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Solloway M. [1995]. Oral health for low income children: Expanding access to dental services under EPSDT. Washington, DC: George Washington University, Child and Adolescent Health Policy Center, 26 pp, (Hiscock Collection; related).

National Maternal and Child Oral Health Resource Center
Georgetown University Box 571272
Washington, DC 20057-1272

Telephone: (202) 784-9771
E-mail: OHRCinfo@georgetown.edu
Website: http://www.mchoralhealth.org
Available from the website.

This report explores the implications of changes mandated by the 1989 Omnibus Budget Reconciliation Act (OBRA '89) for expanding access to oral health services under Early and Periodic Screening, Diagnosis, and Testing (EPSDT). After providing a general overview of EPSDT and oral health for children from families with low incomes, the report examines the feasibility of using dentists and dental hygienists as primary care health professionals and recommends policy changes to increase the role of oral health professionals in primary care. [Funded by the Maternal and Child Health Bureau]


Details

Feinson C, Solloway M. 1993. Oral health providers as primary care providers under EPSDT. Washington, DC: George Washington University, Child and Adolescent Health Policy Center, 27 pp.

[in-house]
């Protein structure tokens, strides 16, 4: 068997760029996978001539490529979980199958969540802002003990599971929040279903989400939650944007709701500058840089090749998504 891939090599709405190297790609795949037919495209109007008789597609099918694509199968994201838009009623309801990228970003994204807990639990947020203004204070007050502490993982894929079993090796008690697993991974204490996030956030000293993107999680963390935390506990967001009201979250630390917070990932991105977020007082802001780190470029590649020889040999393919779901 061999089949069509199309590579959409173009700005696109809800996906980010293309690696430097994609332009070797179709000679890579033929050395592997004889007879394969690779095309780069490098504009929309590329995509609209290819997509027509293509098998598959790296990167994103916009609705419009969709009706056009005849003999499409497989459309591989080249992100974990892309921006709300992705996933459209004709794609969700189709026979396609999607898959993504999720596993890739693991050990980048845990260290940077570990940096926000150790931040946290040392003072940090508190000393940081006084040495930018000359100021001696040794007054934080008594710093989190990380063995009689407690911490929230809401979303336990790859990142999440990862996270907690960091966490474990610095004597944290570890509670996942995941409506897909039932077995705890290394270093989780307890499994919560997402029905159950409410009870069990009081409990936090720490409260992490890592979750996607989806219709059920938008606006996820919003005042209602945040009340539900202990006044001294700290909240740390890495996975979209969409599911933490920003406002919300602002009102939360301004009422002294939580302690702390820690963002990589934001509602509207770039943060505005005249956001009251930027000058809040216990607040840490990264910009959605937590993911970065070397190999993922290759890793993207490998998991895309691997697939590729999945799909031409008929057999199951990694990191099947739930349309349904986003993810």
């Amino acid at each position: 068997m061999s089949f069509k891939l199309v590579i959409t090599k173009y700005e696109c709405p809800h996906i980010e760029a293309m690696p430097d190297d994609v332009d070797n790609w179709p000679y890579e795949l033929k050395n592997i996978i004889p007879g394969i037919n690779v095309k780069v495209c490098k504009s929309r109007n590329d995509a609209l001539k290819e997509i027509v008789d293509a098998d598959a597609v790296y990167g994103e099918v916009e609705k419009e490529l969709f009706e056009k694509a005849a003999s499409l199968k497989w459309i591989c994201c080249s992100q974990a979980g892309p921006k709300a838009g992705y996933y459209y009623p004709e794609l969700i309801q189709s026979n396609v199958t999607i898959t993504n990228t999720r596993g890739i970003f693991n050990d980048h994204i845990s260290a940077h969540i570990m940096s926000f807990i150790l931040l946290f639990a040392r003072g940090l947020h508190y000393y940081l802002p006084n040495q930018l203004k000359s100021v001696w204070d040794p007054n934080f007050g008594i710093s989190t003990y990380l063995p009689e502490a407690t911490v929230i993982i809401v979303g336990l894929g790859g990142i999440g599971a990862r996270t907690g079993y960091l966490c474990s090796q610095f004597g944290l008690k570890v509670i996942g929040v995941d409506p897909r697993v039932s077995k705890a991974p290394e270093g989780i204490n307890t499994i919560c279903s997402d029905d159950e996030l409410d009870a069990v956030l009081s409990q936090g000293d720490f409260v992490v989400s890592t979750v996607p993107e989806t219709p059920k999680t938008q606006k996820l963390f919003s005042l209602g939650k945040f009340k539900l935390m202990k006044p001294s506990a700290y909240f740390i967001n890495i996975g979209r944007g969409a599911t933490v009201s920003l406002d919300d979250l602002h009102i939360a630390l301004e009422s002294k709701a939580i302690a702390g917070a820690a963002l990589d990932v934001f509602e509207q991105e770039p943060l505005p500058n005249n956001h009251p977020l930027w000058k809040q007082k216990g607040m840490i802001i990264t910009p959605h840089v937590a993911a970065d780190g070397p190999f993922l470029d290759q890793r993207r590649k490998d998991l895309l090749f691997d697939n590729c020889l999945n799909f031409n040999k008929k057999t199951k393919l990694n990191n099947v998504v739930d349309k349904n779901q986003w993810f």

George Washington University, Center for Health Policy Research
2021 K Street, N.W., Suite 800
Washington, DC 20006

Telephone: (202) 994-4100
Fax: (202) 994-4040
E-mail: info@gwhealthpolicy.org
Website: http://publichealth.gwu.edu/projects/center-health-policy-research
Available at no charge.

This report considers the effect of Early and Periodic Screening, Diagnosis, and Testing (EPSDT) program revisions on the provision of oral health care to children and adolescents covered by the program. The 1989 Omnibus Budget Reconciliation Act (OBRA '89) included oral health professionals as primary health providers under the terms of the original program. The introduction reviews the background of the EPSDT program and the OBRA '89 changes. The report then considers the feasibility of using dentists and dental hygienists as primary care providers, reviews the advantages of doing so, and recommends policy changes to increase the role of oral health providers in primary care. [Funded by the Maternal and Child Health Bureau]

         

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